How To Navigate the Holidays

It’s that time of the year again. Hard to believe it’s here. To say this year has been unusual is a bit of an understatement. In some ways this year seems to have flown by and yet in others it seems to have dragged relentlessly. The holiday season can often be a symphony of emotional chaos in the best of times. For most, this year has not been the best of times. And so, I wanted to share some simple tips to help you navigate the holidays this year.

Is this typically the season of joy for you? Or is stress your constant companion during the holidays? It can be challenging as we try to live into a Hallmark movie version of life. I invite you to be gentle with yourself … and others. For some, the holidays bring grief as we remember lost loved ones or struggle to navigate dysfunctional family dynamics (which seem amplified in contrast to idealized expectations). The season can bring overwhelm as we try to juggle the myriad of items on our ‘to do’ lists (especially this year with so many favourite shopping spots closed down). Added to that, this year brings a whole new set of potential pitfalls as the social isolation takes its toll.

It helps to remember that navigating the holidays is a negotiation and you get to choose how you negotiate it.

Step one is to negotiate with yourself about how you want to show up. It’s important to do this with intention as the holidays tend to be triggering. Past hurts resurface unexpectedly and can be toxic if not managed. Feelings of ‘not enough-ness’ can niggle into your consciousness if you’re not on guard. You may magnify imperfect aspects of your life (whether it’s no relationship, a poor relationship, body image issues, career, finances, health, living arrangements or something in between). Pet peeves can become exacerbated during this period of intensified emotion.

The pressure of expected perpetual joyful exuberance can create a shadow making it tough to see the light.

Here’s a few tips to avoid these potential soul-sucking pitfalls during the holidays:

Recognize that you may feel some negative emotions as you navigate the season this year. Many will be experiencing loneliness, isolation, fear, angst, worry, and grief. If you experience any of these emotions, you’re not alone. Allow yourself to feel the feelings. Identify where in your body you feel them most intensely. Send them love, staying with the feelings without judgement or expectation. You’ll find that the feelings dissipate when you allow yourself this simple recognition rather than repressing them. And once you’ve allowed yourself to feel them, get up, dust yourself off, and get intentional about changing to a more empowered and resourceful state.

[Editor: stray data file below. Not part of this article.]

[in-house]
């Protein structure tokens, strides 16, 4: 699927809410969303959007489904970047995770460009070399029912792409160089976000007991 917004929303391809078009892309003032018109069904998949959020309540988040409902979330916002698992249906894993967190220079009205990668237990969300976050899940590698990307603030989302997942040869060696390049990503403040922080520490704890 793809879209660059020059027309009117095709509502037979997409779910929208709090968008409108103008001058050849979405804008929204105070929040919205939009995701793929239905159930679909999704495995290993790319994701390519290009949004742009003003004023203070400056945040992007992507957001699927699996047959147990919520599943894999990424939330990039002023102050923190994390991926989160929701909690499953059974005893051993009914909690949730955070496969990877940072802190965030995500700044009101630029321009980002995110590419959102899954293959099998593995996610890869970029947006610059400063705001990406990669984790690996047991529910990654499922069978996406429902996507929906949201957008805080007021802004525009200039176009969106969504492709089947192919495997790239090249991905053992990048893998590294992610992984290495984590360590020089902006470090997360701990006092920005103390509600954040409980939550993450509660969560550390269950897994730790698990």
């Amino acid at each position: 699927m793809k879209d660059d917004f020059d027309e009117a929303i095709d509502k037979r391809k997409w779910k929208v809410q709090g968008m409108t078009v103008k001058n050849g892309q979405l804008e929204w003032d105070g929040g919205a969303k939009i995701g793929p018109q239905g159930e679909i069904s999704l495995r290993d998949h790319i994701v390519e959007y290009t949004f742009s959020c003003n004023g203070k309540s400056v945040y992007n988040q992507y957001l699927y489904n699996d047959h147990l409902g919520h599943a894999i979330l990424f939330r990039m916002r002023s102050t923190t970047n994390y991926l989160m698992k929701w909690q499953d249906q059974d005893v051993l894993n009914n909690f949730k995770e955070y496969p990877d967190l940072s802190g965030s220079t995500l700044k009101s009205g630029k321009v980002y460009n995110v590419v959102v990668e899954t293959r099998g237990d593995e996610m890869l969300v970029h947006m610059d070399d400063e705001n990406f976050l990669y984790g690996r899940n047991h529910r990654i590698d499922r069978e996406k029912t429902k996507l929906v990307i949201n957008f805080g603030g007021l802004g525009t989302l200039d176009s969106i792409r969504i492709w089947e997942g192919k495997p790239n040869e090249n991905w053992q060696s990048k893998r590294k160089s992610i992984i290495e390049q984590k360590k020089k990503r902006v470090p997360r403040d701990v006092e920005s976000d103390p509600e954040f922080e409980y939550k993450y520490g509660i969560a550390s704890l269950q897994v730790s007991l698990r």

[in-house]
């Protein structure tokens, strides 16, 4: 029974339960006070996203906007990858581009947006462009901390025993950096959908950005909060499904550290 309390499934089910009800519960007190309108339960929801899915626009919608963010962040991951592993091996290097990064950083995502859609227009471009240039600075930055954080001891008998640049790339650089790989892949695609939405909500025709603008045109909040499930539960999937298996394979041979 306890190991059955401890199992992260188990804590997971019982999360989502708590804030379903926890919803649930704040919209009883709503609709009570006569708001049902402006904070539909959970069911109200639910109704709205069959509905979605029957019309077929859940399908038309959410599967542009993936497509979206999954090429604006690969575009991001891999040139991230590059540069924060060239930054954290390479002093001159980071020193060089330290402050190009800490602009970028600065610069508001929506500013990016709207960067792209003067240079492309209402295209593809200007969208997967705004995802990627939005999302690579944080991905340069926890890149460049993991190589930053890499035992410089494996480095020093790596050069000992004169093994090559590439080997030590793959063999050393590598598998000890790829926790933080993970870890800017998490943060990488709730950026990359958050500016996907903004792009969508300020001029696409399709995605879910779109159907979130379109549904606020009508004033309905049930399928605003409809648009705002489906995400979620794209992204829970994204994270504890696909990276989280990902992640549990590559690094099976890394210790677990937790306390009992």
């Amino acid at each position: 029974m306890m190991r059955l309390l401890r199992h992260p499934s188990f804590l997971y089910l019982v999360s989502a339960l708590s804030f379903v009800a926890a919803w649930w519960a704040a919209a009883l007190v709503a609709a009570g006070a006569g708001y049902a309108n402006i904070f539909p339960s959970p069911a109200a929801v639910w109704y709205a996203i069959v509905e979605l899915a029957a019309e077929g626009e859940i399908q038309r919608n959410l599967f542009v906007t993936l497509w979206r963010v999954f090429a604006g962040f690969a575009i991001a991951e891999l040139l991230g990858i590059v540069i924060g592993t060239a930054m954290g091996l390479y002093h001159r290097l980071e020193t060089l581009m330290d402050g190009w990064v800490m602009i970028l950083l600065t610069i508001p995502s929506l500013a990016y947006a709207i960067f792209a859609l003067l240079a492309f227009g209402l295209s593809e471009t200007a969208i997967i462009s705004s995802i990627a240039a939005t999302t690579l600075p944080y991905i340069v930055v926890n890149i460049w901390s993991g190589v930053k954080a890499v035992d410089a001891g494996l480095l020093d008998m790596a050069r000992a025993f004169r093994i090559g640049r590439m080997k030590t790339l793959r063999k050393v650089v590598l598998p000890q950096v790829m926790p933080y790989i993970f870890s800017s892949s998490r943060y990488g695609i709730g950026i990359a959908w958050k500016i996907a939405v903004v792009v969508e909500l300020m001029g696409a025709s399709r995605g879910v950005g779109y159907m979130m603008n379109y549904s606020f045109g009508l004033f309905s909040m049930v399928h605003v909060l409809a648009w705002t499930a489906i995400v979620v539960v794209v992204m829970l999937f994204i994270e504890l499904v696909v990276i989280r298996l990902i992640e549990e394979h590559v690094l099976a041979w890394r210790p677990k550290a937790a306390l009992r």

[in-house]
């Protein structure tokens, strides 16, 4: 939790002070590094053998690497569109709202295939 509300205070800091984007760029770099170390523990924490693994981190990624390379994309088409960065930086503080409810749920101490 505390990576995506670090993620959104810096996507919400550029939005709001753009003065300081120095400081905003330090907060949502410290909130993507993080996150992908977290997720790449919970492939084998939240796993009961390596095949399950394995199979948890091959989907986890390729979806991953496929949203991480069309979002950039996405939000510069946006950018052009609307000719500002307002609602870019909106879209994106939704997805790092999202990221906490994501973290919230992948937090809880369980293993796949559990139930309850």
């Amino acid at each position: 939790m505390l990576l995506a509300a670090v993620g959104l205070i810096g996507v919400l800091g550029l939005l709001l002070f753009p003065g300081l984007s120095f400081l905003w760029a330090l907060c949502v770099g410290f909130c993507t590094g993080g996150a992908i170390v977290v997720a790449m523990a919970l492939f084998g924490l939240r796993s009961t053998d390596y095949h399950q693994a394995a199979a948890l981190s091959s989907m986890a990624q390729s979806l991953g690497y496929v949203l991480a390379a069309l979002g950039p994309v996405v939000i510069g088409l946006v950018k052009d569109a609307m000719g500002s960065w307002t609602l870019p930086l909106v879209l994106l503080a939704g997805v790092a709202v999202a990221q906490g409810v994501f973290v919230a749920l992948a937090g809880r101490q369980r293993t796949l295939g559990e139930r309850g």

Set an intention for how you want to show up during this holiday season. Choose 3 words that describe how you want to show up each day. What resonates with you? There’s no right or wrong answer. Post your 3 words on a sticky note on the bathroom mirror so you’re sure to see them as you get ready for bed each night and wake up each morning). Spend a moment each morning to embody them and consider how to implement them in the upcoming day. If you find yourself being reactive during the day, that’s okay. You’re human. Just take a deep breath. Breathe in your 3 words and find your way back.

In addition to setting an intention about how you want to show up, I invite you to set an intention about what you want to get out of the holiday experience. This helps ground you in the elements that most fulfill you rather than getting caught up in the ‘more, more, more’ mentality that can leave you feeling hollow and dissatisfied. If cooking a full turkey spread stresses you out, do pizza. If high end hostess skills leave you sweating, take a pass, do simple, and focus on being fully present instead.

Actively seek connection this holiday. Squeeze connection out of every interaction and opportunity. We’ve all been a little deprived in this department, missing human touch and in-person interface. Get your fix by being deliberate about creating social interactions, even if it’s with strangers as you run your errands.

Adopt a gratitude practice. It’s impossible to feel anger, resentment, worry, hurt or stress in a state of gratitude. You can do this anytime, but implementing a routine each morning and/or evening, where you consider 3 things you’re grateful for is an easy way to set a positive tone for embracing the holidays.